Research is also starting to back up turmeric’s purported skincare benefits and has shown that curcumin, the compound that gives turmeric its yellow colour, may be used medically in the treatment of several skin diseases. Curcumin is thought to reduce inflammation in the body by down-regulating inflammatory targets, and inhibiting inflammatory cytokines: signalling molecules produced by our cells that promote inflammation in the body. These characteristics make curcumin a suitable candidate for treating skin conditions such as eczema and psoriasis that are characterized by a derangement of the inflammatory response, and the results from initial studies that leveraged curcumin in their treatment have been encouraging.

In a four-week trial, 150 individuals with atopic dermatitis were given a herbal extract cream that also contained turmeric. All of their symptoms associated with atopic dermatitis - erythema, scaling, thickening, and itching - significantly improved. In another study, 40 men experienced an improvement in psoriasis with the use of a topical alcohol gel that contained 1% curcumin while in an in-vitro model of psoriasis, curcumin significantly improved skin barrier function by up-regulating the production of involucrin and filaggrin, both proteins known to regulate the skin barrier, the function of which is impaired in diseases like eczema and psoriasis. These are only two several studies that have demonstrated that curcumin has the potential to be a promising psoriasis treatment especially since no currently available effective treatment for the condition is without strong side effects.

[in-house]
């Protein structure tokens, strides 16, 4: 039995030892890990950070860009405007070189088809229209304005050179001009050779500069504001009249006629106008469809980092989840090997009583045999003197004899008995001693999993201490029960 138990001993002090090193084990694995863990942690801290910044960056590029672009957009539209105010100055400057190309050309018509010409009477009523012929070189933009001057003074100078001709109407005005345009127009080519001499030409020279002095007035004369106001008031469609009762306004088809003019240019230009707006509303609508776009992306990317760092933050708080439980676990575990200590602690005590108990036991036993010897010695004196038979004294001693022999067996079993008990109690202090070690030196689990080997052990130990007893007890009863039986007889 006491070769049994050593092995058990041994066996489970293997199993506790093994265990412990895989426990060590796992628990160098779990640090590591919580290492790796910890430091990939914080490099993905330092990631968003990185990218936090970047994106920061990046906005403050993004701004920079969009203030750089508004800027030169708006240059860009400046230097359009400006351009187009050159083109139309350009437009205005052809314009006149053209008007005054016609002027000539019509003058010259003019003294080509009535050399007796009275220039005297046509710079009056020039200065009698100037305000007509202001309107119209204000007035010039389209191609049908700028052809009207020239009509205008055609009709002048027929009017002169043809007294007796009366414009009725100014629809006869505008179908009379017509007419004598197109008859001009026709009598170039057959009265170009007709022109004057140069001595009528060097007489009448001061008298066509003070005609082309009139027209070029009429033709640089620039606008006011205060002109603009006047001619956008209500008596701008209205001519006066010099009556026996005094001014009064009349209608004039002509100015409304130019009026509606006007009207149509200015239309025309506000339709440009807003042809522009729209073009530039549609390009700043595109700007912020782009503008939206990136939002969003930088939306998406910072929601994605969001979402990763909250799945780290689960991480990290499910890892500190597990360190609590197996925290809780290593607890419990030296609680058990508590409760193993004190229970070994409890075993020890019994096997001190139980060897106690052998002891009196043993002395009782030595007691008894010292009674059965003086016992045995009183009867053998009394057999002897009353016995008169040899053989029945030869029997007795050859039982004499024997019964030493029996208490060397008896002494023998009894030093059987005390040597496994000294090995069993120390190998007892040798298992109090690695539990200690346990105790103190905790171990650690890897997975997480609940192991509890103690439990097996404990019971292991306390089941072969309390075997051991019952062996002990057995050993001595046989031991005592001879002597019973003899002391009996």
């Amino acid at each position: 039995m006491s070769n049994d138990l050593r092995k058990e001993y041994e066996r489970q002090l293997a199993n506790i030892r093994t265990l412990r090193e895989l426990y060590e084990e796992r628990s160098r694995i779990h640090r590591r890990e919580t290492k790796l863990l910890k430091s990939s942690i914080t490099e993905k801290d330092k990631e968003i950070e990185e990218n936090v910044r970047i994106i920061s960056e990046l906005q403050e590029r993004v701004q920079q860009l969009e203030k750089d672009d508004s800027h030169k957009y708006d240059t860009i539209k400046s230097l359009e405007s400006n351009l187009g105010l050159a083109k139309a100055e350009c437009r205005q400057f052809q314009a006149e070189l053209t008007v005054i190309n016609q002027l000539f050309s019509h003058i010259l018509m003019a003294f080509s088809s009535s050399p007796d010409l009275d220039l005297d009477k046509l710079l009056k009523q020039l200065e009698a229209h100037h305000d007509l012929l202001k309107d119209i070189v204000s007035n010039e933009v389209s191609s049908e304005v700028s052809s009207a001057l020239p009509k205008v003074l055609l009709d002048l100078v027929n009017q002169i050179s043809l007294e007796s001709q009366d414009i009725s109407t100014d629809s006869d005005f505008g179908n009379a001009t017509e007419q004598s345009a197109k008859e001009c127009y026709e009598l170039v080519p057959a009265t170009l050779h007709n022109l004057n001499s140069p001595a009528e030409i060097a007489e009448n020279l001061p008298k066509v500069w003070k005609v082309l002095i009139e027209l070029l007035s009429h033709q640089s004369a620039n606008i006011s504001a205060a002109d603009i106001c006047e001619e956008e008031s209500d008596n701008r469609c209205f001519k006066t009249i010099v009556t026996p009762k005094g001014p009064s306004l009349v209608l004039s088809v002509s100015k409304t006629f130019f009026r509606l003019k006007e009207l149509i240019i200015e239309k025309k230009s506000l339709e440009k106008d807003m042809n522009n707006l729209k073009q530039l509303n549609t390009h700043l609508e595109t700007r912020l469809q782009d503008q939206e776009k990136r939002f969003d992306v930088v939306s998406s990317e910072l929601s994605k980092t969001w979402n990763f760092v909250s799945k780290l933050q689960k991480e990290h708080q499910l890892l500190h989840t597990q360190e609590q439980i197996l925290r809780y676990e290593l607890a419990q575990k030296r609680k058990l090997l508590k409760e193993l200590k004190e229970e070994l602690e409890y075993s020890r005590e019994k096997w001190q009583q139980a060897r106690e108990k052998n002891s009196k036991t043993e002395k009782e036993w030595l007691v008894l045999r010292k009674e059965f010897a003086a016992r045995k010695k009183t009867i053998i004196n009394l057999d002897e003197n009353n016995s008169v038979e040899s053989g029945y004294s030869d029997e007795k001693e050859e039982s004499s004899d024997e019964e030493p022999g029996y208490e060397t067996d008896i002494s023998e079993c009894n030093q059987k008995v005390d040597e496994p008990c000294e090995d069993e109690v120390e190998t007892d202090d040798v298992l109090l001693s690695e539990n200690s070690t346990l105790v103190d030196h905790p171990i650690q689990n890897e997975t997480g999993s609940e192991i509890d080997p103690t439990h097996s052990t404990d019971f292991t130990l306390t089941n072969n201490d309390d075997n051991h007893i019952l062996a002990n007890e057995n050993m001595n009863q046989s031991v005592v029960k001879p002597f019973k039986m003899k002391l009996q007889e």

With its known anti-inflammatory and antimicrobial effects, curcumin also makes for a natural contender in the treatment of acne and has been shown to inhibit the growth of the bacterium responsible for acne vulgaris in-vitro. A study that divided 53 acne patients into four groups, and tested both ingested and topical turmeric over four weeks, exhibited promising results and found that the group that was given both the oral supplement and the topical cream, showed the greatest improvements.